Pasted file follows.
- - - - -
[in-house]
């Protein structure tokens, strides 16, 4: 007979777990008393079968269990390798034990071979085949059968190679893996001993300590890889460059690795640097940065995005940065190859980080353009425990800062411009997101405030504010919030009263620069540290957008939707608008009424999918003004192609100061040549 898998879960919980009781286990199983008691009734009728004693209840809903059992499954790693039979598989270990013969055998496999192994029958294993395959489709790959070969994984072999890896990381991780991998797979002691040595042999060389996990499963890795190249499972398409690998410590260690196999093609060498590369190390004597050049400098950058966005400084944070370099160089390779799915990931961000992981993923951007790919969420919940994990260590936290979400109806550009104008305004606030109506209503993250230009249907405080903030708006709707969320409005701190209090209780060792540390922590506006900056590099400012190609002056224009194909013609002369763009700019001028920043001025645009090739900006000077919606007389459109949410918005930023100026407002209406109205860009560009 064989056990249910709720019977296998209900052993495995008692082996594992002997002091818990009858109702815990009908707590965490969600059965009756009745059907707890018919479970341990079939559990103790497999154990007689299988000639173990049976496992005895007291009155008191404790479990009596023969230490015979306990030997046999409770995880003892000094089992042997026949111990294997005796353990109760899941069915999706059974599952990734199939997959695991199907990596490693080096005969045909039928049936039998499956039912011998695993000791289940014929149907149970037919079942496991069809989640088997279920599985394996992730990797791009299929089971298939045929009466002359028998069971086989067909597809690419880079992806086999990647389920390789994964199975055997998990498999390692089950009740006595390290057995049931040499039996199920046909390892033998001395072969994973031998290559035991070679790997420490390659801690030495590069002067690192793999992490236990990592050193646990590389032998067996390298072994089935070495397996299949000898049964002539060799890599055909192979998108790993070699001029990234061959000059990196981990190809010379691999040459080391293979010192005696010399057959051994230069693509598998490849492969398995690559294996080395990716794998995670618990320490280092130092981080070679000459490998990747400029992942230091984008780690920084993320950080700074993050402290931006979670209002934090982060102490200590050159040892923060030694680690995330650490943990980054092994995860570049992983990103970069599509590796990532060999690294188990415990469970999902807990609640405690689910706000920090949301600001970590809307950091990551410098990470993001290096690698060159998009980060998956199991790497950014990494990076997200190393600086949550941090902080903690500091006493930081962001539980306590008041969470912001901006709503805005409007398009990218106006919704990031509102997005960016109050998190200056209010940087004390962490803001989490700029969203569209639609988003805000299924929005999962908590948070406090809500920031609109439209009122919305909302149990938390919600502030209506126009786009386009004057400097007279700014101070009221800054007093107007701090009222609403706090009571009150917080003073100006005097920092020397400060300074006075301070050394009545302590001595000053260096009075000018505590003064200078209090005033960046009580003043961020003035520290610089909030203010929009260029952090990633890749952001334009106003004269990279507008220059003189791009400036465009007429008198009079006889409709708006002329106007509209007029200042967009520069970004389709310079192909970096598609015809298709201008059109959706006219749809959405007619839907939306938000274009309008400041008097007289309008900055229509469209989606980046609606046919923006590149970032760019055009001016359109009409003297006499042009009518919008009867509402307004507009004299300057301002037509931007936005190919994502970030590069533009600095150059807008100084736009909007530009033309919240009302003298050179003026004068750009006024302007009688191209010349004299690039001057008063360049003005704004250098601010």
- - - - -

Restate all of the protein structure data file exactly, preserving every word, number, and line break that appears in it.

[in-house]
């Protein structure tokens, strides 16, 4: 007979777990008393079968269990390798034990071979085949059968190679893996001993300590890889460059690795640097940065995005940065190859980080353009425990800062411009997101405030504010919030009263620069540290957008939707608008009424999918003004192609100061040549 898998879960919980009781286990199983008691009734009728004693209840809903059992499954790693039979598989270990013969055998496999192994029958294993395959489709790959070969994984072999890896990381991780991998797979002691040595042999060389996990499963890795190249499972398409690998410590260690196999093609060498590369190390004597050049400098950058966005400084944070370099160089390779799915990931961000992981993923951007790919969420919940994990260590936290979400109806550009104008305004606030109506209503993250230009249907405080903030708006709707969320409005701190209090209780060792540390922590506006900056590099400012190609002056224009194909013609002369763009700019001028920043001025645009090739900006000077919606007389459109949410918005930023100026407002209406109205860009560009 064989056990249910709720019977296998209900052993495995008692082996594992002997002091818990009858109702815990009908707590965490969600059965009756009745059907707890018919479970341990079939559990103790497999154990007689299988000639173990049976496992005895007291009155008191404790479990009596023969230490015979306990030997046999409770995880003892000094089992042997026949111990294997005796353990109760899941069915999706059974599952990734199939997959695991199907990596490693080096005969045909039928049936039998499956039912011998695993000791289940014929149907149970037919079942496991069809989640088997279920599985394996992730990797791009299929089971298939045929009466002359028998069971086989067909597809690419880079992806086999990647389920390789994964199975055997998990498999390692089950009740006595390290057995049931040499039996199920046909390892033998001395072969994973031998290559035991070679790997420490390659801690030495590069002067690192793999992490236990990592050193646990590389032998067996390298072994089935070495397996299949000898049964002539060799890599055909192979998108790993070699001029990234061959000059990196981990190809010379691999040459080391293979010192005696010399057959051994230069693509598998490849492969398995690559294996080395990716794998995670618990320490280092130092981080070679000459490998990747400029992942230091984008780690920084993320950080700074993050402290931006979670209002934090982060102490200590050159040892923060030694680690995330650490943990980054092994995860570049992983990103970069599509590796990532060999690294188990415990469970999902807990609640405690689910706000920090949301600001970590809307950091990551410098990470993001290096690698060159998009980060998956199991790497950014990494990076997200190393600086949550941090902080903690500091006493930081962001539980306590008041969470912001901006709503805005409007398009990218106006919704990031509102997005960016109050998190200056209010940087004390962490803001989490700029969203569209639609988003805000299924929005999962908590948070406090809500920031609109439209009122919305909302149990938390919600502030209506126009786009386009004057400097007279700014101070009221800054007093107007701090009222609403706090009571009150917080003073100006005097920092020397400060300074006075301070050394009545302590001595000053260096009075000018505590003064200078209090005033960046009580003043961020003035520290610089909030203010929009260029952090990633890749952001334009106003004269990279507008220059003189791009400036465009007429008198009079006889409709708006002329106007509209007029200042967009520069970004389709310079192909970096598609015809298709201008059109959706006219749809959405007619839907939306938000274009309008400041008097007289309008900055229509469209989606980046609606046919923006590149970032760019055009001016359109009409003297006499042009009518919008009867509402307004507009004299300057301002037509931007936005190919994502970030590069533009600095150059807008100084736009909007530009033309919240009302003298050179003026004068750009006024302007009688191209010349004299690039001057008063360049003005704004250098601010």